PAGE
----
Several countries were threatened with retaliation by Russia if they voted against Moscow in a United Nations General Assembly resolution, diplomats have revealed.
Moldova, Kyrgyzstan, Tajikistan and a number of African countries were among the states threatened by Russia, they said.
The UN resolution aimed to declare Crimea’s referendum on breaking away from Ukraine as invalid and was passed by 100 votes to 11, with 58 abstentions.
The disclosures about Russian threats were made by the news agency Reuters and were based on interviews with UN diplomats, most of whom were said to have spoken on condition of anonymity for fear of angering Moscow.
Russian threats were not specific, the diplomats said, but it was made clear that retaliatory measures could include steps such as expelling migrant workers from Russia, halting natural gas supplies or imposing trade bans.
A spokesman for Russia's mission to the UN denied that any threats of retaliation had been made, and said: "We never threaten anyone. We just explain the situation."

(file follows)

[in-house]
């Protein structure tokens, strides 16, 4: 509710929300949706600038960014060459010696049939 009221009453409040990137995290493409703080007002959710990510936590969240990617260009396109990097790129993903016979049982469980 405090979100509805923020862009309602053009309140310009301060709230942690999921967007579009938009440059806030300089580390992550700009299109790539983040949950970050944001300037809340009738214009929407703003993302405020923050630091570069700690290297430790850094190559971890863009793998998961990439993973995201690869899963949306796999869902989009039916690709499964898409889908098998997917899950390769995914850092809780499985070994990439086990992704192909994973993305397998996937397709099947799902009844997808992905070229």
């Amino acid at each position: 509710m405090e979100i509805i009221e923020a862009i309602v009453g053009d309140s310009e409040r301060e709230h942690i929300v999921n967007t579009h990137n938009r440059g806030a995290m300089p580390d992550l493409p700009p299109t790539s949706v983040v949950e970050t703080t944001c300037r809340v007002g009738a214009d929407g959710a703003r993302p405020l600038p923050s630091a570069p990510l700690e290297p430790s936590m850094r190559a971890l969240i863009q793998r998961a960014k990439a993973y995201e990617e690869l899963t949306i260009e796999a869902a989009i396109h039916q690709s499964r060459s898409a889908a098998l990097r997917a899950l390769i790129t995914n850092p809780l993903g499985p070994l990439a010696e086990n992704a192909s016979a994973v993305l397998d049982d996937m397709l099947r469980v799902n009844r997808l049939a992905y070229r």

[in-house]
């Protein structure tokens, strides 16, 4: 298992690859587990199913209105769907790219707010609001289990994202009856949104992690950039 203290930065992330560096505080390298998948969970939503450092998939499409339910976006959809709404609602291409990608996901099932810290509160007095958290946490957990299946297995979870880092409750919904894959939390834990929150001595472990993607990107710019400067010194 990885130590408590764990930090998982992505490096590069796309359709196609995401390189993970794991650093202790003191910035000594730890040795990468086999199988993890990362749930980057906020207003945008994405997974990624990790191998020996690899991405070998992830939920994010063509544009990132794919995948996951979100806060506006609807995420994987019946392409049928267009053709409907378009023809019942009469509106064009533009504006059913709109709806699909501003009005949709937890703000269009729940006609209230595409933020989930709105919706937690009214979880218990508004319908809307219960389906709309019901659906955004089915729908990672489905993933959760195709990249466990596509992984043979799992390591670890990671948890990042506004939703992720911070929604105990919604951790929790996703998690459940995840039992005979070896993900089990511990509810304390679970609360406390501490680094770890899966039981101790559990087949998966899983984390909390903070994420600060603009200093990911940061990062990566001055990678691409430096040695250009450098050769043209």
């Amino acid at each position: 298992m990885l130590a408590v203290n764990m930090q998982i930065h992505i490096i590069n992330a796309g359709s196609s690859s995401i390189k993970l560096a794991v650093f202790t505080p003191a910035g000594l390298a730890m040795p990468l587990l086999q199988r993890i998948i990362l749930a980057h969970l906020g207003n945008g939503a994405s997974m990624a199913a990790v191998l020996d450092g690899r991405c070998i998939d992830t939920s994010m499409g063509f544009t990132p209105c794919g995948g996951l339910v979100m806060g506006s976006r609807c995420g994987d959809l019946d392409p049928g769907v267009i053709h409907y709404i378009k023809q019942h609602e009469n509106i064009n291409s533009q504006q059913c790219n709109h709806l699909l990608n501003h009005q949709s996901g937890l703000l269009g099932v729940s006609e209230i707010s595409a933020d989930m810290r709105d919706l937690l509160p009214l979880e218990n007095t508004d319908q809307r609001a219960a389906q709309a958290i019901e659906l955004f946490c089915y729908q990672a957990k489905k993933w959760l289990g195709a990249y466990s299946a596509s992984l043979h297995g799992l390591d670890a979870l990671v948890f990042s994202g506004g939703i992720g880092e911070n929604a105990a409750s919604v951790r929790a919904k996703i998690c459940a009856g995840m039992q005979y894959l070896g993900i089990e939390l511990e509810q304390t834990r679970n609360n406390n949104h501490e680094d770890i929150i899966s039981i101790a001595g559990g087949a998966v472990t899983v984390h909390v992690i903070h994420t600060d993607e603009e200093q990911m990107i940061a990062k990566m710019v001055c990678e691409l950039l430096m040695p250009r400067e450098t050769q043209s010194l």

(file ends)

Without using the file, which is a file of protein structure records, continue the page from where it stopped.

The allegations of threats of retaliation by Russia came after Moscow accused Western countries of using "shameless pressure, up to the point of political blackmail and economic threats," in an attempt to coerce the United Nations' 193 member states to join it in supporting the UN resolution.
Western diplomats called the resolution vote a diplomatic success for Ukraine. Although non-binding - unlike Security Council resolutions - Russia and the Western powers went to great efforts to persuade delegations to vote with them. Earlier this month, Russia vetoed a resolution in the Security Council that was similar to the General Assembly text.
The US and European delegations said the result of Thursday's vote highlighted Russia's isolation on the issue of Crimea.